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J Infect Dis. 1996 Sep;174(3):529-36.

Ceftazidime-resistant Klebsiella pneumoniae and Escherichia coli bloodstream infection: a case-control and molecular epidemiologic investigation.

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Department of Medicine, Section of Infectious Disease, Rush Medical Center, Chicago, Illinois 60612, USA.


In a molecular, microbiologic, and case-control study to describe the epidemiology of ceftazidime-resistant Klebsiella pneumoniae and Escherichia coli bloodstream infection, 32 unique isolates were recovered over 31 months from the blood of patients hospitalized in a 900-bed hospital in Chicago. Multivariate analysis revealed cases occurred more frequently in debilitated nursing home patients with central venous catheters than in younger, healthier patients. Mortality rates were similar for cases and controls. Case-patients were less likely to die if they received appropriate antibiotic treatment within 3 days of bacteremia onset (P = .02). Pulsed-field gel electrophoresis analysis indicated a polyclonal outbreak, with strain-specific temporal and geographic clustering. Isoelectric focusing results suggested that a predominant enzyme, TEM-10, was responsible for the ceftazidime resistance. The resistance gene was usually carried on a large conjugative plasmid. The polyclonality of the resistant strains suggests that ceftazidime resistance due to TEM-10 is now endemic in Chicago.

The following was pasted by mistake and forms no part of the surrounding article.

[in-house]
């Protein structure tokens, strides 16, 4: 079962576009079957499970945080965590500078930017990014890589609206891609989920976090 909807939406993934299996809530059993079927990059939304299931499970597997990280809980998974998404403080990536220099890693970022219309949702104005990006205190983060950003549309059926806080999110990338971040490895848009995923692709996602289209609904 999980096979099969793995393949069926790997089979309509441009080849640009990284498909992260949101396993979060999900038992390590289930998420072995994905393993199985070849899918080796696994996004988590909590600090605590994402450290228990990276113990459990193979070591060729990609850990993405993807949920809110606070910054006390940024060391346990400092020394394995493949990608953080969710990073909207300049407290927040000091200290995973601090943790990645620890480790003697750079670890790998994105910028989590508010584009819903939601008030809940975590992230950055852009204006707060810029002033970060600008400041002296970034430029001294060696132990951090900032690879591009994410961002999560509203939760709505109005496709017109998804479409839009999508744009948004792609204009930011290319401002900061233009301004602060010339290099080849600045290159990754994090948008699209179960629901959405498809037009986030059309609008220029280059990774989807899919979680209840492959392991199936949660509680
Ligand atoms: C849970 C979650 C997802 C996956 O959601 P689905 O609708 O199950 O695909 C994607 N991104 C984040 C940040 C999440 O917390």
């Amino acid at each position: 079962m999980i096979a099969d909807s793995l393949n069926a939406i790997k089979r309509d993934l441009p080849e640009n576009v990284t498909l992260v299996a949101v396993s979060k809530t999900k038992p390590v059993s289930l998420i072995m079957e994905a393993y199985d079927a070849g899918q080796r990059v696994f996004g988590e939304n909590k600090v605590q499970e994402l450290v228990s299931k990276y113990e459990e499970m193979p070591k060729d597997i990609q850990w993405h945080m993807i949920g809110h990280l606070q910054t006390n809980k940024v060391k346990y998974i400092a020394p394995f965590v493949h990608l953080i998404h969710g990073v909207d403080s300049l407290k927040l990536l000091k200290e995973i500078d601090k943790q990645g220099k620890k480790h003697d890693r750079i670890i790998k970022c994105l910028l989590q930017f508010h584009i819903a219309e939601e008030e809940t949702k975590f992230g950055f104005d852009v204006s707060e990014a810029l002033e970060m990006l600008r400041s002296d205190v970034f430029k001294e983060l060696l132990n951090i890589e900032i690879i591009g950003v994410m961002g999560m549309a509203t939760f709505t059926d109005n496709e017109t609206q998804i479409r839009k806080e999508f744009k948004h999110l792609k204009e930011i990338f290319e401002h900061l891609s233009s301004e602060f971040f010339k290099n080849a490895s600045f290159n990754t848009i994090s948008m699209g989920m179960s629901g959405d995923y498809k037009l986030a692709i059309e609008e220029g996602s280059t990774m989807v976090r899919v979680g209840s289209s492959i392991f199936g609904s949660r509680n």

[Indexed for MEDLINE]

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